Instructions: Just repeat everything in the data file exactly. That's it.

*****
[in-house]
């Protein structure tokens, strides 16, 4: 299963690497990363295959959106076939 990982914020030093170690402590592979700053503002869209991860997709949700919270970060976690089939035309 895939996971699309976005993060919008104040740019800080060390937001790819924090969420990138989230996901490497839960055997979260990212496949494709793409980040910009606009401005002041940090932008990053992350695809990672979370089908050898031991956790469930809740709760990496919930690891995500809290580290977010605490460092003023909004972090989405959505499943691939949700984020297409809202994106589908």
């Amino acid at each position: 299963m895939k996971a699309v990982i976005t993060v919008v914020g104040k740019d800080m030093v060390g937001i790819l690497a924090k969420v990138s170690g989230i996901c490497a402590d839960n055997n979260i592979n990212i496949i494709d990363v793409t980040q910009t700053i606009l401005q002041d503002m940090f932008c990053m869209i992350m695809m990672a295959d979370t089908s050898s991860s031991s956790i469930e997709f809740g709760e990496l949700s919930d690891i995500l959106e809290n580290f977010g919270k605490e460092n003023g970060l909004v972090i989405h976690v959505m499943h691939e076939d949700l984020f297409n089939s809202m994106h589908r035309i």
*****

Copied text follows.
[in-house]
């Protein structure tokens, strides 16, 4: 299963690497990363295959959106076939 990982914020030093170690402590592979700053503002869209991860997709949700919270970060976690089939035309 895939996971699309976005993060919008104040740019800080060390937001790819924090969420990138989230996901490497839960055997979260990212496949494709793409980040910009606009401005002041940090932008990053992350695809990672979370089908050898031991956790469930809740709760990496919930690891995500809290580290977010605490460092003023909004972090989405959505499943691939949700984020297409809202994106589908």
């Amino acid at each position: 299963m895939k996971a699309v990982i976005t993060v919008v914020g104040k740019d800080m030093v060390g937001i790819l690497a924090k969420v990138s170690g989230i996901c490497a402590d839960n055997n979260i592979n990212i496949i494709d990363v793409t980040q910009t700053i606009l401005q002041d503002m940090f932008c990053m869209i992350m695809m990672a295959d979370t089908s050898s991860s031991s956790i469930e997709f809740g709760e990496l949700s919930d690891i995500l959106e809290n580290f977010g919270k605490e460092n003023g970060l909004v972090i989405h976690v959505m499943h691939e076939d949700l984020f297409n089939s809202m994106h589908r035309i």